commended ENIS' 1996 efforts during her 'Report from the President' at the
Budapest General Meeting, she also reminded us all that we have only taken
our first steps down the road toward effective use of new information
technologies throughout the Association.
As Marianne put it in her Opening Plenary address, one of the key roles
for EAIE members should now be to use our new electronic capability to
SUPPORT and ENCOURAGE each other, STIMULATE ourselves and the Association
toward increased professional development, and aspire to COOPERATE more
fully in, and ENHANCE more effectively our efforts toward a greater
integration and wider global outreach of European higher education.
This is a worthy challenge as the Association approaches the
tenth anniversary of its founding, two years hence. It prompts
the question of what needs to be done to meet this challenge.
How can we better support, encourage, stimulate, cooperate and
enhance each other through our communications tools? What is
lacking at present? What are the immediate tasks at hand?
One might examine the impact of Budapest Conference information in the
new EAIE website last October and November for a context of where and why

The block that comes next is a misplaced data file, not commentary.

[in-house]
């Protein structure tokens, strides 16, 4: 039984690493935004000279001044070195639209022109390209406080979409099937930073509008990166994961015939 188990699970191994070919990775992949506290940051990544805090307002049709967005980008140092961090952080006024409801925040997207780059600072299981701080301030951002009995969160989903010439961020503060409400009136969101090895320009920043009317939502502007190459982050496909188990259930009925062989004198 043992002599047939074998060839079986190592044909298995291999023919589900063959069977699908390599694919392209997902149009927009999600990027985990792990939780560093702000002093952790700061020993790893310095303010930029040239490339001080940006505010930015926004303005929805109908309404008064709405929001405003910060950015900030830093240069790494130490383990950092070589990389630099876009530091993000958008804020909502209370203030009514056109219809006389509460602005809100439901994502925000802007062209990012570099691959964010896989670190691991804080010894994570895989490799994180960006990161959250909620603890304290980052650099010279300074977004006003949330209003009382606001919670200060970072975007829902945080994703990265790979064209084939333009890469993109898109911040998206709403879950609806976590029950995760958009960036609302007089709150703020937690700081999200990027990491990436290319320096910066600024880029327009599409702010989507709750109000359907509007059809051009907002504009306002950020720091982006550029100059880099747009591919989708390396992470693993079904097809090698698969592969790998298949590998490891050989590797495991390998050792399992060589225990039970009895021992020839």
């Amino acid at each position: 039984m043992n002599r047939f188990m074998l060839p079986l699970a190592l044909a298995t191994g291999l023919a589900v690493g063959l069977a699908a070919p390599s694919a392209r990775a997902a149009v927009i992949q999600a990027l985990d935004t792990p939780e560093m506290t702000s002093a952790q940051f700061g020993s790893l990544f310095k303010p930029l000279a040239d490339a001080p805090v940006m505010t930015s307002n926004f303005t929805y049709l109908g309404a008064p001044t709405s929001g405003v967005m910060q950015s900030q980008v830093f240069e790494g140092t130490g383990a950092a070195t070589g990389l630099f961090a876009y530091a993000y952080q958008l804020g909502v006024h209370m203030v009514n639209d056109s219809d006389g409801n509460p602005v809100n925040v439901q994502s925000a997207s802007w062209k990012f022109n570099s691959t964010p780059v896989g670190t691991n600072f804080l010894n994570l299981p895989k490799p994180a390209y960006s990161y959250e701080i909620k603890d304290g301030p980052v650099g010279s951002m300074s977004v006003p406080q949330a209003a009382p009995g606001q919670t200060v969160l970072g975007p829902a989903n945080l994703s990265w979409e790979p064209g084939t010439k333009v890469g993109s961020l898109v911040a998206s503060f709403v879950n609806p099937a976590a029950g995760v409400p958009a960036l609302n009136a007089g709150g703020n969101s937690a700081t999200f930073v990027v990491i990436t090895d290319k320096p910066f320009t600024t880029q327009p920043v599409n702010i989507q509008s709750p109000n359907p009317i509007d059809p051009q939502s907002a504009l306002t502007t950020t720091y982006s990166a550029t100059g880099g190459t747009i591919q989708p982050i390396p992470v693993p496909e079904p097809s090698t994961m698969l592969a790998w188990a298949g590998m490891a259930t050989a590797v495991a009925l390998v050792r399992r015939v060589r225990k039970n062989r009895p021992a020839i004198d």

we need to improve. Electronic information can reach a larger audience
much more rapidly and cost-effectively than traditional print
communications. For an Association like EAIE, faced with a
continually-expanding responsibility for the timely dissemination of
information to its members at the same time as it is forced by budgetary
realities to keep overhead cost in check, there is little option but to
increase its reliance on electronic communications. And if one considers
the possible impact on conference registration, the significance of
on-line information is apparent.
For the Budapest conference, a number of the registrations received
were printouts of on-line forms in the website. One could assume that
most came from people who had not received printed conference information
via regular mail since they were not on the Association's mailing list.
They may not even have heard of the EAIE before. However, once learning
of EAIE and its conference via the website, they were able to download and
complete the forms and submit their registrations without incurring the
additional cost and further delay of obtaining printed forms by airmail,
fax or courier. The availability of the forms and conference details in
the website enhanced EAIE's outreach to non- (but potential) members and
those who had not attended an EAIE conference before.
The on-line participant list can also influence conference attendance.
The original intention was to facilitate networking among registered
participants, as well as to allow participants to check their
registrations. However, potential participants were also able to use the
list to see who had already registered. Did this ability to see on-line